If Pfizer's vaccine gets an emergency use authorization, it could reach sites designated by states within a day.
The chief adviser to the Trump administration’s vaccine development program said Sunday that vaccines for the coronavirus disease 2019 (COVID-19) would begin shipping within 24 hours of an emergency use authorization (EUA) from FDA, and people could receive vaccinations shortly after that.
“We are ready to start shipping vaccines within 24 hours from approval. Ship them to the sites that each state that are located — a quantity of vaccine that's proportional to their population tells us where to deliver the vaccine,” Moncef Slaoui, PhD, said on ABC's "This Week."
“We'll have the vaccines there the next day after approval, and hopefully people will start to be immunized, I would say within 48 hours from the approval,” said Slaoui, who is the former head of GlaxoSmithKline’s vaccine section. He appeared on the weekly news program after Friday’s news that Pfizer and BioNTech filed the first application with FDA for emergency use for a COVID-19 vaccine.
The news followed the companies’ statement that the vaccine had shown 95% efficacy beginning 28 days after the first of 2 doses. The full data have not been published. FDA has scheduled a December 10, 2020, meeting of its Vaccines and Related Biological Products Advisory Committee to discuss the EUA.
Slaoui also pushed back against statements from President Trump that he is unhappy with Pfizer and believes the company purposely delayed announcing the positive results until after Election Day on November 3.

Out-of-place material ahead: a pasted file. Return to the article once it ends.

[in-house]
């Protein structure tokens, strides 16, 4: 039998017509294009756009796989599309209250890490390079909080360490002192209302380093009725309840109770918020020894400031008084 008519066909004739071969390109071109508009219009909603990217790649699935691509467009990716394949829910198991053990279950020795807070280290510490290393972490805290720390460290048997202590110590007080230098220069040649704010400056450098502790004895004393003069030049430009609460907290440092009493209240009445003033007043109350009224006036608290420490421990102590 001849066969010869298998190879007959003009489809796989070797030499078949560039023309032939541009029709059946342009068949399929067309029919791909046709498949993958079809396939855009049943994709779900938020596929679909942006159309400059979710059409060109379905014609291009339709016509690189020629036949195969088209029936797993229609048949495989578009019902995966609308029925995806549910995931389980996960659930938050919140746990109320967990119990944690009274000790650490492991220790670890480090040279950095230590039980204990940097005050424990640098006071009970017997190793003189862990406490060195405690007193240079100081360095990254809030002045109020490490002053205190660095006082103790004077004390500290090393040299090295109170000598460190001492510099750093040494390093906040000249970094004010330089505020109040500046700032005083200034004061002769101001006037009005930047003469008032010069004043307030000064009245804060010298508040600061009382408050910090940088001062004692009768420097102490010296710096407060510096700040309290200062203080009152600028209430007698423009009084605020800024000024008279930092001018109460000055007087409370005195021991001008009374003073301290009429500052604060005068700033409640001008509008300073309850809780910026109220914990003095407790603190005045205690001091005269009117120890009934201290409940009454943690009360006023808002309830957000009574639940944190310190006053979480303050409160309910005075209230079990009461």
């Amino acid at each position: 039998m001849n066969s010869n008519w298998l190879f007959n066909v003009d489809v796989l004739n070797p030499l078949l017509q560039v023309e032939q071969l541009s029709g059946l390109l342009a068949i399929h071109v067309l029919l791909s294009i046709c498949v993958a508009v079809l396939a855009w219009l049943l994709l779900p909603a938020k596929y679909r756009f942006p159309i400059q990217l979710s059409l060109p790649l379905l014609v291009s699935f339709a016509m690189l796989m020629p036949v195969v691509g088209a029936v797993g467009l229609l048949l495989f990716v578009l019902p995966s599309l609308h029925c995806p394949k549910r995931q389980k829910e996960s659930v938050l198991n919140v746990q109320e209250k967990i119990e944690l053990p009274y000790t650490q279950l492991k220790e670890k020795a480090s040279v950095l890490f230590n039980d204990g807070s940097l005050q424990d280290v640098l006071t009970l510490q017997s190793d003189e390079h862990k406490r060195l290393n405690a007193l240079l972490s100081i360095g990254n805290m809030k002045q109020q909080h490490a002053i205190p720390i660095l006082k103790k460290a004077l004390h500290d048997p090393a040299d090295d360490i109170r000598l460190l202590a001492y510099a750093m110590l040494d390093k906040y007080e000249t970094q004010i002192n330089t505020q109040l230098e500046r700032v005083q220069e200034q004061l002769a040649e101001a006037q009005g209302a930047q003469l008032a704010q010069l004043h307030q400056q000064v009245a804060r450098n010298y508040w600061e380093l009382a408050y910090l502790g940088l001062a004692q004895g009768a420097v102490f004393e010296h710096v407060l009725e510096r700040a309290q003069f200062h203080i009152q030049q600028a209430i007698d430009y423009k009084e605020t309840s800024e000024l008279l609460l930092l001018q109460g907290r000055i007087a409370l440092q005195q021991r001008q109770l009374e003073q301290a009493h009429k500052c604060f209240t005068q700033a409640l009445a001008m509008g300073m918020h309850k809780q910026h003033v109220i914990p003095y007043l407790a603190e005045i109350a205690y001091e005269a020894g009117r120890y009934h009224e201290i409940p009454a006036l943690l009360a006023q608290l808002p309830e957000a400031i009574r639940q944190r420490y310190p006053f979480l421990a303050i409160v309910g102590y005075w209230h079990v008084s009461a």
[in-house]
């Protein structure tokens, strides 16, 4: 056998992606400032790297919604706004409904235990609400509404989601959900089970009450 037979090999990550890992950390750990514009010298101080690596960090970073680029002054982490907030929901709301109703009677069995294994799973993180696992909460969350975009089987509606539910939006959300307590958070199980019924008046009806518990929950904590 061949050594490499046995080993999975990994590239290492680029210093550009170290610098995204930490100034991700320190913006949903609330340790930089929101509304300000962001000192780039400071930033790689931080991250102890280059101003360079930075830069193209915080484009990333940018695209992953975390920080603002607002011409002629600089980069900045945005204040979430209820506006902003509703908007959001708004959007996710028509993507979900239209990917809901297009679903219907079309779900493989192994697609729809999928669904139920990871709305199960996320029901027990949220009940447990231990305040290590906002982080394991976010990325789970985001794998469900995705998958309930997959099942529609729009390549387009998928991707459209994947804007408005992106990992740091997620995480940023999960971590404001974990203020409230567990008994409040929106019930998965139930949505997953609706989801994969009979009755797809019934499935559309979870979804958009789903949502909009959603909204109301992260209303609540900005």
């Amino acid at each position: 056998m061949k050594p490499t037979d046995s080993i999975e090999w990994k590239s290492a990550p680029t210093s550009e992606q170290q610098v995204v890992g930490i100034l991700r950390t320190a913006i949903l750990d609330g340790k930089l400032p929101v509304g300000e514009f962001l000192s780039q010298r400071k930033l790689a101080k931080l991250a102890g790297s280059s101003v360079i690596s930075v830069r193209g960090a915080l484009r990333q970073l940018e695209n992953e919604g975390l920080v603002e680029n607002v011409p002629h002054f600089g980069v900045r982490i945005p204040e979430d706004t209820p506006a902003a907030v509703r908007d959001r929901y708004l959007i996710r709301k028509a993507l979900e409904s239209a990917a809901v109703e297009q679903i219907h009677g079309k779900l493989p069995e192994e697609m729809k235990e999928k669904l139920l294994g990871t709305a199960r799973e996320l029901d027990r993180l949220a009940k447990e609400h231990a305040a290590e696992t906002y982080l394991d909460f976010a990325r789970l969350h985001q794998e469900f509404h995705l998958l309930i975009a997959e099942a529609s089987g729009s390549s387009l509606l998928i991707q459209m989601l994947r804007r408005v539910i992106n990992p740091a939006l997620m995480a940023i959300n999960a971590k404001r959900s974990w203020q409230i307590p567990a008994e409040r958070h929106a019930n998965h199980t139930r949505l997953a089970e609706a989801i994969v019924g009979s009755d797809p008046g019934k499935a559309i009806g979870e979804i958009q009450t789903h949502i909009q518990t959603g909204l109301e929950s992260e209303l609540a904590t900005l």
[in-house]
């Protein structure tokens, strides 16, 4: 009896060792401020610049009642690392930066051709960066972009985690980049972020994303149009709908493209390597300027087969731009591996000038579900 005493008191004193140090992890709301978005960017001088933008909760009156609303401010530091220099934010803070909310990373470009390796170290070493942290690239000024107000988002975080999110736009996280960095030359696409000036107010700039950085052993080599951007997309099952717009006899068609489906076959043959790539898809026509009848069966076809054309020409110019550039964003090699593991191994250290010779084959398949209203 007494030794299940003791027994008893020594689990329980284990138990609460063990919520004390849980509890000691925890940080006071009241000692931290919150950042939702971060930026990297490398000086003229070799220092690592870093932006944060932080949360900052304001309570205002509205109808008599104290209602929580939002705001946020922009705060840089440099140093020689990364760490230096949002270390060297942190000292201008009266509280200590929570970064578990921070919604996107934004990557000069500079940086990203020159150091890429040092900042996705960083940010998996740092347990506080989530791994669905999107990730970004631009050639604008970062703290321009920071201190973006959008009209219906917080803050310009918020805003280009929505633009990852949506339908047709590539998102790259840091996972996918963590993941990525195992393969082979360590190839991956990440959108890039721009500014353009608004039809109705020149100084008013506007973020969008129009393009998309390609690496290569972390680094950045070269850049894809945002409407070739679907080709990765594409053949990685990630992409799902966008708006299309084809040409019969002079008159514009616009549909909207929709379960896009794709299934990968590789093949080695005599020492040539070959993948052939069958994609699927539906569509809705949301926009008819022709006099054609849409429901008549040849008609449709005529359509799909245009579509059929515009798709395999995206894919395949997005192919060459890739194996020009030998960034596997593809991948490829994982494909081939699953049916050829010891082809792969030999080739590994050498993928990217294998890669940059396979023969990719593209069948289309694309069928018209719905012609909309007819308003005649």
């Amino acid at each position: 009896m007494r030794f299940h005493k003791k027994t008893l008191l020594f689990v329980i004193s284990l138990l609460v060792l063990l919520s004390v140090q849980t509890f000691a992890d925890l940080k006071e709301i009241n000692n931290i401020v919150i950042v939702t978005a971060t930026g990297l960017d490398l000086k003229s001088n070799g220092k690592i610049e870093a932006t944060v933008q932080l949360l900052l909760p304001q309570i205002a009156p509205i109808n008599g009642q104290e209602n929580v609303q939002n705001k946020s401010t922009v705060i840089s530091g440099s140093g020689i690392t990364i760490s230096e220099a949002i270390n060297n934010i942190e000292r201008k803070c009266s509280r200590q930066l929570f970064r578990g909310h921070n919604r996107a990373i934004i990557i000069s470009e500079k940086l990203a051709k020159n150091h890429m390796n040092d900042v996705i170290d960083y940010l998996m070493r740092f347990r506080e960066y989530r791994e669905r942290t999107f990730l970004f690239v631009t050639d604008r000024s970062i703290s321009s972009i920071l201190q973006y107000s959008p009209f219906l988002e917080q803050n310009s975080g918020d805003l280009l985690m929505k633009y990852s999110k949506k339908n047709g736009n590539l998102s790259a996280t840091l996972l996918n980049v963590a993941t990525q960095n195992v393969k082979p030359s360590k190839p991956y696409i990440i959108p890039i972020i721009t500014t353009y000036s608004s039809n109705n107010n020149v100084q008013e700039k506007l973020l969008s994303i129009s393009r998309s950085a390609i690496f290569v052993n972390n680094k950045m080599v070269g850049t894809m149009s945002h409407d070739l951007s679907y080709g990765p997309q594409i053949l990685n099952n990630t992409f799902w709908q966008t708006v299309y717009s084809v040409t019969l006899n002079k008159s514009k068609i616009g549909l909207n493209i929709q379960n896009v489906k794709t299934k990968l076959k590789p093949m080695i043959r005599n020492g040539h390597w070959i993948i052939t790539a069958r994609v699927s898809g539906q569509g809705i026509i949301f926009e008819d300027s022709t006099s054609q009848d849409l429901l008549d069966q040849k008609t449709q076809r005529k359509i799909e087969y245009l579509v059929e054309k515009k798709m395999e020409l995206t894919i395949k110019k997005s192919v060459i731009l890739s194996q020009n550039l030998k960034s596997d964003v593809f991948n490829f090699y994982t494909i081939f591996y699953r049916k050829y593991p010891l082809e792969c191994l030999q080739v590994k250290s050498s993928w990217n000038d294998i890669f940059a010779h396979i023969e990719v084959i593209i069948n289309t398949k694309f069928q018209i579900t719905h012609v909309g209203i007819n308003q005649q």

"I do think that asking for 60 days follow-up after completion of immunization to ensure that we understand the short term, and the predictable, long-term safety of the vaccine is an appropriate decision and I understand that that's what drove the timelines of Pfizer so as far as I know. I don't think any specific action has taken place to delay the vaccine," Slaoui said.
Under an EUA, a treatment or vaccine an be used while FDA continues to gather evidence that would be part of a full approval process, if it can be demonstrated that the benefits of the EUA outweigh the risks. An EUA may have a time limit and come up for renewal, and the company granted the authorization is given conditions for receiving a full approval.
Regeneron EUA granted. FDA on Saturday granted an EUA for the combination monoclonal antibody treatment that Trump received after being diagnosed with COVID-19, which will give physicians an additional treatment option as cases surge to record levels ahead of the Thanksgiving holiday.
The treatment, made by Regeneron, combines casirivimab and imdevimab, which must be administered together by intravenous (IV) infusion and can only be given to certain patients. FDA limited the EUA to the treatment of patients at least 12 years old who have mild to moderate symptoms but are at high risk of progressing to severe COVID-19. This could include patients age 65 or older or those with comorbidities or chronic medical conditions. The idea is to treat those at greatest risk before the disease attacks organ systems and interferes with breathing.
Notably, the antibody combination is not authorized for patients outside the hospital setting or patients already on oxygen or a ventilator, as FDA said that monoclonal antibodies may produce worse outcomes in these patients.
A similar antibody treatment from Eli Lilly received an EUA earlier this month.